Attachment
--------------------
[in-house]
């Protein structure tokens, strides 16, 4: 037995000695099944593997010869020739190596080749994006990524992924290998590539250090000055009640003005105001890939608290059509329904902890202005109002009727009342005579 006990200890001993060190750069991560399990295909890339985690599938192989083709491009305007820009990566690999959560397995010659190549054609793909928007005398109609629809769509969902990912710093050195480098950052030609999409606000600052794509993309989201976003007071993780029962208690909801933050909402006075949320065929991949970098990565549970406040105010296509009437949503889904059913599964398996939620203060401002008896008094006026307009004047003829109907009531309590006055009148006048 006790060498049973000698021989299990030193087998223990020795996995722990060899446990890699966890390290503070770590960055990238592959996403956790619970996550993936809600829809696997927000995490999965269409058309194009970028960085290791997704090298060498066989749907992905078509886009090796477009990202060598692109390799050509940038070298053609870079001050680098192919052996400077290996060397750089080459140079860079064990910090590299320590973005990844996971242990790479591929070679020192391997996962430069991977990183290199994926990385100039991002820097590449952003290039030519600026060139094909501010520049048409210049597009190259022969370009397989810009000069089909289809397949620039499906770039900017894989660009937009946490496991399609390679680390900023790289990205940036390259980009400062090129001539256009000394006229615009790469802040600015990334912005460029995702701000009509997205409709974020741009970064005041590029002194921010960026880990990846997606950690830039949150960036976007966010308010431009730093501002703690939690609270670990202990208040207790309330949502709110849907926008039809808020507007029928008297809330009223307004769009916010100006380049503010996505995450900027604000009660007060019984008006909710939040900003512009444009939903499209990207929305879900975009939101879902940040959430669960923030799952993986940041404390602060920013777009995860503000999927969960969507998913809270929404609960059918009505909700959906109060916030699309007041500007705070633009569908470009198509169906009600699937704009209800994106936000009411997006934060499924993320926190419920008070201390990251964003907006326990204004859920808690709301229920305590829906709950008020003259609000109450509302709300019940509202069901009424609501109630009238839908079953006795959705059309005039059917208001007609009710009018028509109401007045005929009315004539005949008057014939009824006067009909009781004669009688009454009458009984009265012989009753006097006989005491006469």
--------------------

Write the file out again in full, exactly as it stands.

[in-house]
């Protein structure tokens, strides 16, 4: 037995000695099944593997010869020739190596080749994006990524992924290998590539250090000055009640003005105001890939608290059509329904902890202005109002009727009342005579 006990200890001993060190750069991560399990295909890339985690599938192989083709491009305007820009990566690999959560397995010659190549054609793909928007005398109609629809769509969902990912710093050195480098950052030609999409606000600052794509993309989201976003007071993780029962208690909801933050909402006075949320065929991949970098990565549970406040105010296509009437949503889904059913599964398996939620203060401002008896008094006026307009004047003829109907009531309590006055009148006048 006790060498049973000698021989299990030193087998223990020795996995722990060899446990890699966890390290503070770590960055990238592959996403956790619970996550993936809600829809696997927000995490999965269409058309194009970028960085290791997704090298060498066989749907992905078509886009090796477009990202060598692109390799050509940038070298053609870079001050680098192919052996400077290996060397750089080459140079860079064990910090590299320590973005990844996971242990790479591929070679020192391997996962430069991977990183290199994926990385100039991002820097590449952003290039030519600026060139094909501010520049048409210049597009190259022969370009397989810009000069089909289809397949620039499906770039900017894989660009937009946490496991399609390679680390900023790289990205940036390259980009400062090129001539256009000394006229615009790469802040600015990334912005460029995702701000009509997205409709974020741009970064005041590029002194921010960026880990990846997606950690830039949150960036976007966010308010431009730093501002703690939690609270670990202990208040207790309330949502709110849907926008039809808020507007029928008297809330009223307004769009916010100006380049503010996505995450900027604000009660007060019984008006909710939040900003512009444009939903499209990207929305879900975009939101879902940040959430669960923030799952993986940041404390602060920013777009995860503000999927969960969507998913809270929404609960059918009505909700959906109060916030699309007041500007705070633009569908470009198509169906009600699937704009209800994106936000009411997006934060499924993320926190419920008070201390990251964003907006326990204004859920808690709301229920305590829906709950008020003259609000109450509302709300019940509202069901009424609501109630009238839908079953006795959705059309005039059917208001007609009710009018028509109401007045005929009315004539005949008057014939009824006067009909009781004669009688009454009458009984009265012989009753006097006989005491006469």